COMMENTS: Enter the Void is an exploitation piece masquerading as an art installation, eye-candy masquerading as mind-candy; it has all the reckless visionary enthusiasm and delightful pretension of a Ken Russell picture.  With the opening credits—a series of garish, frequently unreadable stills sprayed at the screen like pop bullets from a machine gun projector, set to a pounding techno score—Gaspar Noé warns us to prepare ourselves to see something different, though we have no idea what.  (The original festival screenings did not include any credits, beginning immediately with the closeup of the neon sign reading “Enter”).  After quickly introducing the main characters, drug-dealing Oscar (from whose POV the entire film is shot) and his stripper sister Linda, the movie segues into a wordless five minute DMT trip, an abstract rainbow odyssey of swirling, melting mandalas and gently waving tentacles.  Oscar emerges from his drug reverie, still fuzzy-eyed, and the film ever so briefly enters the realm of straightforward narrative as he strolls with a buddy through the neon streets of  Tokyo towards a fatal rendezvous.  Shot to death in a men’s room, the vast bulk of the movie involves Oscar’s passive postmortem adventures, as he floats around the city observing his former friends in the expatriate community, and especially spying on his beloved sister—including, creepily, watching her real time sexual encounters in the back Continue reading LIST CANDIDATE: ENTER THE VOID (2009)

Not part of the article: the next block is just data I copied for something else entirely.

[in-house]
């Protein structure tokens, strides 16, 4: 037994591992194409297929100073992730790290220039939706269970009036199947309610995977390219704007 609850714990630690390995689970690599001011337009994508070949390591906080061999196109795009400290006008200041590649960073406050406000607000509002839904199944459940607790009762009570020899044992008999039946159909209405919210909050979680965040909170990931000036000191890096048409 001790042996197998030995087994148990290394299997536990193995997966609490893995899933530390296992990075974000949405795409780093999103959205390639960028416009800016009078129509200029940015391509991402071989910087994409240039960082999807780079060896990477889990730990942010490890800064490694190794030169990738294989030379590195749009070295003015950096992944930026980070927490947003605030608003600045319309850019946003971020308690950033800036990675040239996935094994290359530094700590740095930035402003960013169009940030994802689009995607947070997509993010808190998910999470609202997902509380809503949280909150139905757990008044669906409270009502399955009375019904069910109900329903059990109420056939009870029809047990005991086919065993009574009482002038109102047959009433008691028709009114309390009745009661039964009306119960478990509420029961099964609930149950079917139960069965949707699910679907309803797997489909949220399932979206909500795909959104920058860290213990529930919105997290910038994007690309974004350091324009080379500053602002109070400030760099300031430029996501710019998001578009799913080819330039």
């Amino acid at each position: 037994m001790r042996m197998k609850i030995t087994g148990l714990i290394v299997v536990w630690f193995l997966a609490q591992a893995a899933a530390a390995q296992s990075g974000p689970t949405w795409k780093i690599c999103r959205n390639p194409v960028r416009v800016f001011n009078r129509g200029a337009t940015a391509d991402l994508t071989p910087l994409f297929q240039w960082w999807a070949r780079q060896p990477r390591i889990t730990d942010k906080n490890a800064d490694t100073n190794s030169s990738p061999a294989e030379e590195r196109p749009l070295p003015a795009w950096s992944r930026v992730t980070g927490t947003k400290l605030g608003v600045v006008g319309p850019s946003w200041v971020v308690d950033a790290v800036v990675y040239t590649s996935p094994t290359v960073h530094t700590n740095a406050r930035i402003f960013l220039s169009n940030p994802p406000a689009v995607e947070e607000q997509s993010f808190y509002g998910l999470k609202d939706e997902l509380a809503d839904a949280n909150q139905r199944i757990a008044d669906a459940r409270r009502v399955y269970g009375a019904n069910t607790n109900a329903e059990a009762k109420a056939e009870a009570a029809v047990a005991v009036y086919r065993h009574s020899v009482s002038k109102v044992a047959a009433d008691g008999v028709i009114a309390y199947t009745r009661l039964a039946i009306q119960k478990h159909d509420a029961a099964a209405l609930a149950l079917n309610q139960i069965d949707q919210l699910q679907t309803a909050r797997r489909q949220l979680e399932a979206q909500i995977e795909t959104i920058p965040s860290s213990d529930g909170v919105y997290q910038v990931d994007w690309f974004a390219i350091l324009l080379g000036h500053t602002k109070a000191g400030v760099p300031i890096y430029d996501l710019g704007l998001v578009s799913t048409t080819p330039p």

11. JACOB’S LADDER (1990)

“Something weird is going on here.  What is it about us?  Even in ‘Nam it was always weird.  Are we all crazy or something?” –line in original screenplay to Jacob’s Ladder

Recommended

DIRECTED BY: Adrian Lyne

FEATURING: Tim Robbins, Elizabeth Peña, Danny Aiello

PLOT:  Jacob Singer (nicknamed “Professor” by his army buddies due to his glasses and Ph.D.) is wounded in Vietnam after a harrowing, disorienting battle.  While he is on duty in Vietnam, his young son dies; years later, he works in New York City as a postman and has a sexy new girlfriend, Jezzie.  Jacob begins suffering flashbacks of the day he was wounded, along with hallucinations in which everyday people take on demonic forms—catching brief glimpses of tails, horns, and howling faces with blank features—and eventually discovers that the other members of his unit are experiencing similar symptoms.